Link to Pubmed [PMID] – 36751428
Link to DOI – 10.1093/ve/vead002
Virus Evol 2023 ; 9(1): vead002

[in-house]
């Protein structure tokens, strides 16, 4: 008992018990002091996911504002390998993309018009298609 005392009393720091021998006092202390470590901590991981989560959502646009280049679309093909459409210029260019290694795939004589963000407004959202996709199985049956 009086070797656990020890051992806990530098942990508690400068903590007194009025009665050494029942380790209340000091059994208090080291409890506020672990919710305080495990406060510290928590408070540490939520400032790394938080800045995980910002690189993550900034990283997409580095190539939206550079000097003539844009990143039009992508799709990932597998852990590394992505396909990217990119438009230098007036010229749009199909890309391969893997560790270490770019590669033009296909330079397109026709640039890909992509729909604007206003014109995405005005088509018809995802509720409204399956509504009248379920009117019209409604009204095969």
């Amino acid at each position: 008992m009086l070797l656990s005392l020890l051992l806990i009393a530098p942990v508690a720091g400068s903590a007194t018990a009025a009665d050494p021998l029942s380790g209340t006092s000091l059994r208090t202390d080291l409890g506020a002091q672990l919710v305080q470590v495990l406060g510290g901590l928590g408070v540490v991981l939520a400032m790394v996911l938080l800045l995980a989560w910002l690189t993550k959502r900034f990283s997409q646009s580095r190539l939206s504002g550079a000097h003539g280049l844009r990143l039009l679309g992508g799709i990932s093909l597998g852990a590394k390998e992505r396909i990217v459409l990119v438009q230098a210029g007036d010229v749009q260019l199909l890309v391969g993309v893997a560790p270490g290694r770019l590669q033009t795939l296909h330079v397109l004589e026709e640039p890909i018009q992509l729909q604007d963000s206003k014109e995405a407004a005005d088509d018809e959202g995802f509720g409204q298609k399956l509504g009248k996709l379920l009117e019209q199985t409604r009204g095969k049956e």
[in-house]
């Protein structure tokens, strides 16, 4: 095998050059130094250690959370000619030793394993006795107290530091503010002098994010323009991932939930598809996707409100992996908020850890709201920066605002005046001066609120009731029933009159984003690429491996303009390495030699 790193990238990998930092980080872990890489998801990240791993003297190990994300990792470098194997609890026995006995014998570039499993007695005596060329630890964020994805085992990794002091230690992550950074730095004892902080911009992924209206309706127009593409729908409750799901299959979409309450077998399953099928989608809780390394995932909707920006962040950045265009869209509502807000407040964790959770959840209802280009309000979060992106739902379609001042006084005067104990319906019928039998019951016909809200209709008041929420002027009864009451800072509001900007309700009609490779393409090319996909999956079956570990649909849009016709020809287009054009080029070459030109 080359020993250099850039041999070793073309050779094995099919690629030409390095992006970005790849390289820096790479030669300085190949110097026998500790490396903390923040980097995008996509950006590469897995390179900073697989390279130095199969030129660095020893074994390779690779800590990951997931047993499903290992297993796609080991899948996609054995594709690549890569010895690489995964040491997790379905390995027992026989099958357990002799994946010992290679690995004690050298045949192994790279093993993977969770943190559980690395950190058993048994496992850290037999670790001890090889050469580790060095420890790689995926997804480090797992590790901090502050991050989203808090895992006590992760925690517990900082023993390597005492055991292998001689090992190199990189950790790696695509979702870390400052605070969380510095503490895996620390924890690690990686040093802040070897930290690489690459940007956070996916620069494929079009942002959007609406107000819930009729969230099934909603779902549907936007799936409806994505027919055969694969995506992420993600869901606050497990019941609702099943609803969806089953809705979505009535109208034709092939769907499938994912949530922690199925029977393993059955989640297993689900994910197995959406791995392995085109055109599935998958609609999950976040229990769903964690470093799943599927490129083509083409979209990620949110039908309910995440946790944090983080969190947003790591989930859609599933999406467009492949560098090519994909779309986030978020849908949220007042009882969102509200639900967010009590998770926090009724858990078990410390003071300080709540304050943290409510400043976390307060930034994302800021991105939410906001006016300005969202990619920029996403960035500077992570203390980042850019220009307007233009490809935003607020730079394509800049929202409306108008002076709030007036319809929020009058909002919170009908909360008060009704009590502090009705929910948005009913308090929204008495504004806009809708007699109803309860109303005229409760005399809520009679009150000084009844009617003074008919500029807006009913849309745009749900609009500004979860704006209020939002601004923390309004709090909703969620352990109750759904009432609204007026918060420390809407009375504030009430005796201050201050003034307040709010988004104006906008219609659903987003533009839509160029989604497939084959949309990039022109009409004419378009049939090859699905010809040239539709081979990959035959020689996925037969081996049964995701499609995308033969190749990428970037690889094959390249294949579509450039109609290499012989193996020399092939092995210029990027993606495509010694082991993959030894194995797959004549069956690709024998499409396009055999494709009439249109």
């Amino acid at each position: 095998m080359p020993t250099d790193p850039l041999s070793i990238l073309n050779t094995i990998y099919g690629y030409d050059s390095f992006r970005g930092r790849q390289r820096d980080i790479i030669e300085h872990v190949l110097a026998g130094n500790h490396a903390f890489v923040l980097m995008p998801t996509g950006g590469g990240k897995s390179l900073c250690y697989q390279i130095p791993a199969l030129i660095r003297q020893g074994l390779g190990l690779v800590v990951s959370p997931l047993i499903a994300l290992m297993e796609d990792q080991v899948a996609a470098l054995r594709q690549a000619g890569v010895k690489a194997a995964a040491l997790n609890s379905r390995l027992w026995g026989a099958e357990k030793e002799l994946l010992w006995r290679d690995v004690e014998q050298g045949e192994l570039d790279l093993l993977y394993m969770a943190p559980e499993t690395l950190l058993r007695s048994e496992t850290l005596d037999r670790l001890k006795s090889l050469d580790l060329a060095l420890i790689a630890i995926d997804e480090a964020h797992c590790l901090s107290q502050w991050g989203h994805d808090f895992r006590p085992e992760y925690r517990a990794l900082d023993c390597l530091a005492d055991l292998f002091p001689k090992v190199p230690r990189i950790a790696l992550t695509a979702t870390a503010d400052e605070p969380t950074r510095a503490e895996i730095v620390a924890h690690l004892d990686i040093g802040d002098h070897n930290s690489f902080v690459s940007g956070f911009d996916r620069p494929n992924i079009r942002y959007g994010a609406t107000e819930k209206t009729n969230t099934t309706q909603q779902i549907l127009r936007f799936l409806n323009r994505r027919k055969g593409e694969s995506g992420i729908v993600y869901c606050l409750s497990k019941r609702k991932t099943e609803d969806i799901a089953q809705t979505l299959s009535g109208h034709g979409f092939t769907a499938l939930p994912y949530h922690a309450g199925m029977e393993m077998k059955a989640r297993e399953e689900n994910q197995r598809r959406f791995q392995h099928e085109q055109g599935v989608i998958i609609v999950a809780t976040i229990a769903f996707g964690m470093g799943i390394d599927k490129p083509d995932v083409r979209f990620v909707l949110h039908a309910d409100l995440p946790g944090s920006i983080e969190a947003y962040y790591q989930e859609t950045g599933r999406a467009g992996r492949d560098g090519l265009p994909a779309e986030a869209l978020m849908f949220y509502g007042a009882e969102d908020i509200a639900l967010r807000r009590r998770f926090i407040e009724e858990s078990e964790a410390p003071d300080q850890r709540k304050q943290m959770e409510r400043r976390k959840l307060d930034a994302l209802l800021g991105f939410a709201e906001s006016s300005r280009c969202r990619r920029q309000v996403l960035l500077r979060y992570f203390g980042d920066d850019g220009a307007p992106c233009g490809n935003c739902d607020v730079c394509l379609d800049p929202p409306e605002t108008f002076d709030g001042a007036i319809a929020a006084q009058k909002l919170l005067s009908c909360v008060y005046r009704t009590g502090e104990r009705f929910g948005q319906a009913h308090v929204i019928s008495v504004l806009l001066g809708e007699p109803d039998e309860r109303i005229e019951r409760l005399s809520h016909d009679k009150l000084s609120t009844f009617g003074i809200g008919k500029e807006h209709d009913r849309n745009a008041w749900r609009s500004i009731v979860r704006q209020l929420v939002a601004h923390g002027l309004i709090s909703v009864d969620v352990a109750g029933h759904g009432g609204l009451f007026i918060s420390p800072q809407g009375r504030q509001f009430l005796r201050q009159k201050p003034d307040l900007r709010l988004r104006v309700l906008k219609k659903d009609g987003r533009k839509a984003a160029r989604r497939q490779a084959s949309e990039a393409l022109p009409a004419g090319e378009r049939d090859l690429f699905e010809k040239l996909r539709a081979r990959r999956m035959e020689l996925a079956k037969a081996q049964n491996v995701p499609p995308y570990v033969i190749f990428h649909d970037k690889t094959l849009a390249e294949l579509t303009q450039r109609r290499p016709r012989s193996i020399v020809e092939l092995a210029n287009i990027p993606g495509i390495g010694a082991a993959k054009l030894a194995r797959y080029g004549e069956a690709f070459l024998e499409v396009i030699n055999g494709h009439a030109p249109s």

To investigate genetic signatures of adaptation to the mink host, we characterised the evolutionary rate heterogeneity in mink-associated severe acute respiratory syndrome coronaviruses (SARS-CoV-2). In 2020, the first detected anthropozoonotic spillover event of SARS-CoV-2 occurred in mink farms throughout Europe and North America. Both spill-back of mink-associated lineages into the human population and the spread into the surrounding wildlife were reported, highlighting the potential formation of a zoonotic reservoir. Our findings suggest that the evolutionary rate of SARS-CoV-2 underwent an episodic increase upon introduction into the mink host before returning to the normal range observed in humans. Furthermore, SARS-CoV-2 lineages could have circulated in the mink population for a month before detection, and during this period, evolutionary rate estimates were between 3 × 10-3 and 1.05 × 10-2 (95 per cent HPD, with a mean rate of 6.59 × 10-3) a four- to thirteen-fold increase compared to that in humans. As there is evidence for unique mutational patterns within mink-associated lineages, we explored the emergence of four mink-specific Spike protein amino acid substitutions Y453F, S1147L, F486L, and Q314K. We found that mutation Y453F emerged early in multiple mink outbreaks and that mutations F486L and Q314K may co-occur. We suggest that SARS-CoV-2 undergoes a brief, but considerable, increase in evolutionary rate in response to greater selective pressures during species jumps, which may lead to the occurrence of mink-specific mutations. These findings emphasise the necessity of ongoing surveillance of zoonotic SARS-CoV-2 infections in the future.